I learned a lesson a few years ago that changed how I view life, one that has been a real source of inspiration to make career and life changes. At the time, my son was a freshman in an all-boys prep academy and wanted to return to a sport he loved as a child. Despite the highly competitive nature of the sport at his school and not having played in a few years, his heart was set on playing soccer. As parents, we encouraged him to follow his heart, and he spent the summer in long hours of training and trying out for the freshman soccer team. The experience was rich in new friendships, a great connection to the school and yet, he was cut from the team early that August along with ten other students.
I still remember the calls from the other parents offering words of consolation and the reassuring words from the coaches affirming that “he will find his way,” yet rejection was how he started his Freshman year. As a mother, I felt bad for him and wished I could do something to shield him from the disappointment and prayed it wouldn’t hurt his self-esteem. I worried that he had no team, no pack to rely on in those first few months.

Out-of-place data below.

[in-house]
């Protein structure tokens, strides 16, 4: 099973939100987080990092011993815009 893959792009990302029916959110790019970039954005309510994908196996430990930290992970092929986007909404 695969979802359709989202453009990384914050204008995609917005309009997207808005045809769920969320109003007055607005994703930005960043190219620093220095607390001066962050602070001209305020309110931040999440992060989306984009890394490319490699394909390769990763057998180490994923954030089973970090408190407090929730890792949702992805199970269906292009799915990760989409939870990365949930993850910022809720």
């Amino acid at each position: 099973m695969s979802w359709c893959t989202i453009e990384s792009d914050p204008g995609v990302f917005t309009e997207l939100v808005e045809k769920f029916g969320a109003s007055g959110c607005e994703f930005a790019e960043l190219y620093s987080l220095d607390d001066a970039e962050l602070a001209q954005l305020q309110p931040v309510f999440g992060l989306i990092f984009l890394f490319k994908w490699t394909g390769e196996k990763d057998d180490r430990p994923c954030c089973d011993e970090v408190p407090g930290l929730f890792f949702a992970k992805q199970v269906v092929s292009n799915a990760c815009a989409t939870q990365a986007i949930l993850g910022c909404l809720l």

The following spring rolled along and he wanted to play baseball. My heart fluttered with feelings of concern. Being our oldest child of seven, we could barely show up for routine practices and games and keep our family fed, clothed and educated, so we had not invested in private lessons and travel sports. What if he got cut from this sport too? I was anxious about this possibility, but he was not. He understood that a considerable number of boys were trying out again for this sport, and he gave it his best. We helped with fundraising, attended the fundraiser dinner and ferried him to all the practices and yet, he was cut again.
Two strikes of rejection cut through that freshman year.
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